William Cochran, chair of the Johns Hopkins Department of Biostatistics from 1948-1958 and widely considered to be among the most influential of American statisticians, is the father of the modern approach to the analysis of data from observational studies. He authored several landmark books, including Experimental Designs (with Gertrude Cox), Sampling Techniques, Contributions to Statistics, and Planning and Analysis of Observational Studies.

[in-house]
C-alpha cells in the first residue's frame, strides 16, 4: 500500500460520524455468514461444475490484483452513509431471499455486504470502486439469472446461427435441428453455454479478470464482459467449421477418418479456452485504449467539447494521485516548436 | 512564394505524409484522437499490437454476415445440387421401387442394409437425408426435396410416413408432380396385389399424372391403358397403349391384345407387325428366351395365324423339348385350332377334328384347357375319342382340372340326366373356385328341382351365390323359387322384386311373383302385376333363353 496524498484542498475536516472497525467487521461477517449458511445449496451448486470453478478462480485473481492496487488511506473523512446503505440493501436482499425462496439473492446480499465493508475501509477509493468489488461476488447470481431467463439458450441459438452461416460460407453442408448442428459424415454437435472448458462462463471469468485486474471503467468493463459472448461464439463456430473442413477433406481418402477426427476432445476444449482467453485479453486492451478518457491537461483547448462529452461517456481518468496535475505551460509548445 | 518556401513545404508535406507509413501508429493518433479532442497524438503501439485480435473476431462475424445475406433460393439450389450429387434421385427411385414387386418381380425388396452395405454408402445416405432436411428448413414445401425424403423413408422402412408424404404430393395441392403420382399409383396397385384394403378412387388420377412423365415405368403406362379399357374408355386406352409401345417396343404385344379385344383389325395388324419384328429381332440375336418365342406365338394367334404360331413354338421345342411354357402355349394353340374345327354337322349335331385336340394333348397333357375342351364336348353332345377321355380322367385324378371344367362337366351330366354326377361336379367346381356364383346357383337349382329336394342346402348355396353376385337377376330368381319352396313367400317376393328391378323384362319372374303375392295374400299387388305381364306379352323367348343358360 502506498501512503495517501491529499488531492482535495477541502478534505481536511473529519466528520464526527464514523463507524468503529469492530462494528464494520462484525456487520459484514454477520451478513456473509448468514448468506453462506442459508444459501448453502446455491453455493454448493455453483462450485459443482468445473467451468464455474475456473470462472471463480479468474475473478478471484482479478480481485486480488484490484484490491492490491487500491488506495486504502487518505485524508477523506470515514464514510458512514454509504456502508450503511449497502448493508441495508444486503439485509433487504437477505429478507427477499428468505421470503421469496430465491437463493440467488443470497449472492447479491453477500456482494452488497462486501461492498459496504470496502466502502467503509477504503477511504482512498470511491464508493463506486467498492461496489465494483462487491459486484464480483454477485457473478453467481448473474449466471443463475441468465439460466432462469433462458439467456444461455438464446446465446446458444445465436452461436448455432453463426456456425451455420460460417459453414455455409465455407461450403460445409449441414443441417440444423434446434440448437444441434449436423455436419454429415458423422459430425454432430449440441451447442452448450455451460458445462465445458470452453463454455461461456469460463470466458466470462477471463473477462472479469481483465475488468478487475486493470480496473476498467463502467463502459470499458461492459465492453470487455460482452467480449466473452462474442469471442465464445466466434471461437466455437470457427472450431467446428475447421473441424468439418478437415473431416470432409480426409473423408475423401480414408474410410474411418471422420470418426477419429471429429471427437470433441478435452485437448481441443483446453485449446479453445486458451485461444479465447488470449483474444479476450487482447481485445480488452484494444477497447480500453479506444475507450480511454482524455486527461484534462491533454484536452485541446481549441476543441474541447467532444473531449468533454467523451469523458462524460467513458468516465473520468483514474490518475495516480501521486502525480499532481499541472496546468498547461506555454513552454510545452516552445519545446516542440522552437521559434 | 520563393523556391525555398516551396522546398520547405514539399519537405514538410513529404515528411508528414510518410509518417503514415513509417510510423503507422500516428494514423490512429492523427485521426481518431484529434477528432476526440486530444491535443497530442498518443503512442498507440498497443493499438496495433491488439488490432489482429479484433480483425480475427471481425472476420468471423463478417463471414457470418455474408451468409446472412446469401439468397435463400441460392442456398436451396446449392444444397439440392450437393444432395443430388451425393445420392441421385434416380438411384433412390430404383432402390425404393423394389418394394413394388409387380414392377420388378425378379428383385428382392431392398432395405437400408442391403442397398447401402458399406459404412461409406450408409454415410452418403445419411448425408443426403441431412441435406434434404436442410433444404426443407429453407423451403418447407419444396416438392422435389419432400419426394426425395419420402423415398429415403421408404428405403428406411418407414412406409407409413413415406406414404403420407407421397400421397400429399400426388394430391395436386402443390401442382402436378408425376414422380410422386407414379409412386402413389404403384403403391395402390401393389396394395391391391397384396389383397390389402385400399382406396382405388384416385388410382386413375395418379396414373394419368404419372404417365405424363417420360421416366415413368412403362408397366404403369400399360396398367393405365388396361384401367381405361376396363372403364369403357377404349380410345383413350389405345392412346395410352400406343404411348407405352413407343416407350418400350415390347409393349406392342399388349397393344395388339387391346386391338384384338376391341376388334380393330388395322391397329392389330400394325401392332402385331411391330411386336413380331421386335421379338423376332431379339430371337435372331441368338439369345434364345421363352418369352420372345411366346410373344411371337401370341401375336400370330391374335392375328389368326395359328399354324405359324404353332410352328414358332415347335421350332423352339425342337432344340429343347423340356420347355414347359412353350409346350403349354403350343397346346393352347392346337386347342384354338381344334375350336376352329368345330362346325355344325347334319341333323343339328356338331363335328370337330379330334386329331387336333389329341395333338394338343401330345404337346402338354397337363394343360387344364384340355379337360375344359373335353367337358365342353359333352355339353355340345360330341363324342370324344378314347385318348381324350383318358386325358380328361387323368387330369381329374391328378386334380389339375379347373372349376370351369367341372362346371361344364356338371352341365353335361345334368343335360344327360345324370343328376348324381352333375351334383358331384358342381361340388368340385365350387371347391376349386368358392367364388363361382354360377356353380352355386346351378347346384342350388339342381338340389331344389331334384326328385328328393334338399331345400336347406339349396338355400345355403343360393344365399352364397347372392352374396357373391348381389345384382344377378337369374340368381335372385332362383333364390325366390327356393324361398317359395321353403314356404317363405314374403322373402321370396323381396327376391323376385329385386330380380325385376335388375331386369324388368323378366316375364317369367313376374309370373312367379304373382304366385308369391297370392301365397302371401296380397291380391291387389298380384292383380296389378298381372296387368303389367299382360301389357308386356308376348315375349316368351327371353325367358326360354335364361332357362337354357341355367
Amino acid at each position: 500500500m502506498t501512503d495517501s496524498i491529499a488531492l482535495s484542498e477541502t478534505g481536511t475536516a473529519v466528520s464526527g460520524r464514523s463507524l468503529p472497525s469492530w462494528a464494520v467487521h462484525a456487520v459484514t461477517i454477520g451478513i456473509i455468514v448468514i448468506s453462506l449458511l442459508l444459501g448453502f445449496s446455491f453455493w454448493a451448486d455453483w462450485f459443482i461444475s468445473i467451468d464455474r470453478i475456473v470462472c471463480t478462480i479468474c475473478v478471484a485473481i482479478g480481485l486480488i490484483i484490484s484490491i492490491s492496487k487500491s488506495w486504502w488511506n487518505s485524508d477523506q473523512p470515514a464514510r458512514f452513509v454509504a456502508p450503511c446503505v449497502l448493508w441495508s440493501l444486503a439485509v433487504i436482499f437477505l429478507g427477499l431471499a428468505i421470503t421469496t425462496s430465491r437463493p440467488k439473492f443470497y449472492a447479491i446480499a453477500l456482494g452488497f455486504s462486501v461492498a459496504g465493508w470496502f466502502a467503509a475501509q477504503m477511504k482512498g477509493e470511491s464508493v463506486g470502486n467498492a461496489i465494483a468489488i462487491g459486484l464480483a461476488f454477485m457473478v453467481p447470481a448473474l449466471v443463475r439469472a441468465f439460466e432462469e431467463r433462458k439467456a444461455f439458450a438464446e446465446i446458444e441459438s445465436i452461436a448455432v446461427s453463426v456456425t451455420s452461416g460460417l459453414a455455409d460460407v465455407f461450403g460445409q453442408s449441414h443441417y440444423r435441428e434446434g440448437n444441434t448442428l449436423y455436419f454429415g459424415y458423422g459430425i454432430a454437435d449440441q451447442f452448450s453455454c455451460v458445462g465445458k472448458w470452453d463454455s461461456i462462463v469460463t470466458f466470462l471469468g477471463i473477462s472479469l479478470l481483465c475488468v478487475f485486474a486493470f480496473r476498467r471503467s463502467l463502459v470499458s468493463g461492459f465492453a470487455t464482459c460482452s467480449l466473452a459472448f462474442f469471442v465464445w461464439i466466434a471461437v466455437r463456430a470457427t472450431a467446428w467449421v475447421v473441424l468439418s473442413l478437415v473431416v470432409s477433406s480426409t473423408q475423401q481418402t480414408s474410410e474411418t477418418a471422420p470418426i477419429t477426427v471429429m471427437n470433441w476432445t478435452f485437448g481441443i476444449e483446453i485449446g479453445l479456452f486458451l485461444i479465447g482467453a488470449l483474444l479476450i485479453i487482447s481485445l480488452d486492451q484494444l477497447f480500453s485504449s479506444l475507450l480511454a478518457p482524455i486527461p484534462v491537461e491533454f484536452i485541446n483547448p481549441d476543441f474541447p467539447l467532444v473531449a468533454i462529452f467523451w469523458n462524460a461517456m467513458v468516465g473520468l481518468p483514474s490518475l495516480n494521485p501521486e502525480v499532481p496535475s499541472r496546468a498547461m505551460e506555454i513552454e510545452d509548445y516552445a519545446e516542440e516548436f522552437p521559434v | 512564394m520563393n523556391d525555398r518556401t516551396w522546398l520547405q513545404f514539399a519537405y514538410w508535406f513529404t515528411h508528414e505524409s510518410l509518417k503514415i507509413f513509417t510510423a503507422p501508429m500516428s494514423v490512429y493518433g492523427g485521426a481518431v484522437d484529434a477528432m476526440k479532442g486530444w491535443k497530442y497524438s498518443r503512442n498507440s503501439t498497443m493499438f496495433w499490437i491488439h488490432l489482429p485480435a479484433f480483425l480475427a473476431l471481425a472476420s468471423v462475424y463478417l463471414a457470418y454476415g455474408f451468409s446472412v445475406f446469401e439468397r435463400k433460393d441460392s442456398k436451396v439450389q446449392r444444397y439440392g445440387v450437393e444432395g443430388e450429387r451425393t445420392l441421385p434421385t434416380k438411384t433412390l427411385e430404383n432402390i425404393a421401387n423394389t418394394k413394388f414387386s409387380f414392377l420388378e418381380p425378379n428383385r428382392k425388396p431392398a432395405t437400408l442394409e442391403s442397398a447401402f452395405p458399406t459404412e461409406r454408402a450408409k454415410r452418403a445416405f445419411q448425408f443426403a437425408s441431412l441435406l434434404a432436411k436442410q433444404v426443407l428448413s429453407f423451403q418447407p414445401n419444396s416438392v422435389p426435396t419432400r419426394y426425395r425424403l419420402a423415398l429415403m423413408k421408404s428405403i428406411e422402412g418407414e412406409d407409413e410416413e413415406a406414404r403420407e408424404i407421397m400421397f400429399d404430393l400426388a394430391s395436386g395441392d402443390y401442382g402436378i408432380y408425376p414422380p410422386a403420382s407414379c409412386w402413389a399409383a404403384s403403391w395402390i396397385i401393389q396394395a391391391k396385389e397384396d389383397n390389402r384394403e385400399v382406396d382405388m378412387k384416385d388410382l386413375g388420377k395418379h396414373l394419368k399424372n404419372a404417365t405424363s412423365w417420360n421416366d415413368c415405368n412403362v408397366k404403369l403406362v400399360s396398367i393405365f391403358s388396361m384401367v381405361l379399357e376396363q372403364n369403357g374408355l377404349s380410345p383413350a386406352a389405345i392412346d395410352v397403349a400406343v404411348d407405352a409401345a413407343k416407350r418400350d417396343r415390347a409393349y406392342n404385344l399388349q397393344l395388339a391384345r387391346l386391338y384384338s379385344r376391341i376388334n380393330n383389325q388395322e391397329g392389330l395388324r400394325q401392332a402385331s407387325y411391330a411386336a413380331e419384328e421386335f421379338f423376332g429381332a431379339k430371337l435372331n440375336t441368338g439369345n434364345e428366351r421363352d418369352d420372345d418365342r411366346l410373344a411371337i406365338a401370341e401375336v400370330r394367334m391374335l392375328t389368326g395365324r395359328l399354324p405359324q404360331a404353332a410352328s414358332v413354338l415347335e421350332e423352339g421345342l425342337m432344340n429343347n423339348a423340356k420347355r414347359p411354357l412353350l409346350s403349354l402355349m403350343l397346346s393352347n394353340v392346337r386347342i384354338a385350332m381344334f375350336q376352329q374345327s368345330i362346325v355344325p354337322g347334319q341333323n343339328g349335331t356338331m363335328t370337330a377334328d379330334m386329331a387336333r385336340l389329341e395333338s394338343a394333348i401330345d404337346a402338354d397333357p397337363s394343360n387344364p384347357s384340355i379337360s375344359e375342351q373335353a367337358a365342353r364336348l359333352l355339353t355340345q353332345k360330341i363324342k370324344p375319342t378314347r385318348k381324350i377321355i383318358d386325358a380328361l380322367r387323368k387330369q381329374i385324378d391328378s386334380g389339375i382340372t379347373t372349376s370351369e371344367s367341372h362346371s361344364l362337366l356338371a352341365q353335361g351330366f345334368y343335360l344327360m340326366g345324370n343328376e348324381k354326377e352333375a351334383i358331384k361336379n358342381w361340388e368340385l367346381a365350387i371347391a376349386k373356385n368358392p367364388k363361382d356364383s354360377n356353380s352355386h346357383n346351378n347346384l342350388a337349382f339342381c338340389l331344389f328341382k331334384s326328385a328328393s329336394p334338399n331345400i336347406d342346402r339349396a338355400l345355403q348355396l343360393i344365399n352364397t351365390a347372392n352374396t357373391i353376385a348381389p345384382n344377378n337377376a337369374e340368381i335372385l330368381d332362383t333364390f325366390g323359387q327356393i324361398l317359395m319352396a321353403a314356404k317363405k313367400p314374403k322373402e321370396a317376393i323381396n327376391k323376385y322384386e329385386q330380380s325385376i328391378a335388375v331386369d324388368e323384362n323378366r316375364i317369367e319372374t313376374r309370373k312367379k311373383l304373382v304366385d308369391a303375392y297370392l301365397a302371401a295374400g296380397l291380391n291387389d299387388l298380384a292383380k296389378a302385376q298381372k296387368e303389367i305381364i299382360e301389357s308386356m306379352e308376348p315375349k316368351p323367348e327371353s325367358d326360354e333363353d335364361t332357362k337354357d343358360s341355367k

Among his many contributions, perhaps his most original were his investigations of methods for causal inference with observational data. Because of imperfect control for confounders, he developed regression and matching to control for confounding variables and investigated limitations inherent in observational research.
In addition to being a world-famous statistician, Professor Cochran was also a leading public health figure, co-authoring the 1964 Surgeon General's report that first identified tobacco as a cause of lung cancer.
Finally, Professor Cochran was a beloved teacher and mentor of young
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